Fossil Fuels Expert Roundtable: Oil, Gas and International Insecurity: Tackling a Self-fuelling Fire
In the US, EU and Asia, fears about dependence on oil and gas imports from unstable regions have become a major theme of political debate. Neither the current global economic crisis, nor climate change mitigation policies - both of which look set to hold back oil and gas demand - will entirely remove the economic and political security risks associated with dependence.
In a new Chatham House briefing paper - Oil, Gas and International Insecurity: Tackling a Self-fuelling Fire, Daniel Litvin examines the ways in which companies and government exploitation of energy resources has often sown the seeds of instability, distrust and conflict. He argues that the focus of policy responses has been on attempts to alter energy demand structures and strengthen military or diplomatic alliances with oil-producing countries, while comparatively little attention has been focused on tackling the destabilizing dynamics that underlie the problem. This meeting will review the risks involved in current oil and gas market and investment trends, discuss the root causes of instability and conflict in vulnerable regions such as the Middle East and West Africa and hear the author's proposal for a practical response.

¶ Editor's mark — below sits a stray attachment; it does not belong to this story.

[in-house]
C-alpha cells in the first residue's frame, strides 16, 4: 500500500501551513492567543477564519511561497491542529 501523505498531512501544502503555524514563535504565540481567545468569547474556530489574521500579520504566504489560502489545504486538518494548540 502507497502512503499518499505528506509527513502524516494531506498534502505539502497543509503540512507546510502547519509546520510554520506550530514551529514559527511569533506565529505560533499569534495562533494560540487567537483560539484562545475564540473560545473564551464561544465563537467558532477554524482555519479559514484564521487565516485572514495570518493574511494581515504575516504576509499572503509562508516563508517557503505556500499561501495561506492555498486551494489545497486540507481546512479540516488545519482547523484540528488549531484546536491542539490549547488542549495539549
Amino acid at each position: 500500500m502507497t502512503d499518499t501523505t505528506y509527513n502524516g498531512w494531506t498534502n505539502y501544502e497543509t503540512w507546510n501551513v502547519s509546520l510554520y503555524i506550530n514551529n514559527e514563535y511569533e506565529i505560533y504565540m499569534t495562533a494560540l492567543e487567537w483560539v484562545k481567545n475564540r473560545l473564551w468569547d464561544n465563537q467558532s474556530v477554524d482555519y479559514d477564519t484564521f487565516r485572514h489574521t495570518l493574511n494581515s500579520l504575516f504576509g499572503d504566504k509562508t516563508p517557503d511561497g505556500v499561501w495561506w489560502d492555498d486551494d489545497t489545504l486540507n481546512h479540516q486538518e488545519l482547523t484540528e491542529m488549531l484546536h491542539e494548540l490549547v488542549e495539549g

This is the third meeting of the Chatham House Fossil Fuels Expert Roundtable.
Attendance at this meeting is strictly by invitation only.
For more information please contact Lucy Ellinas.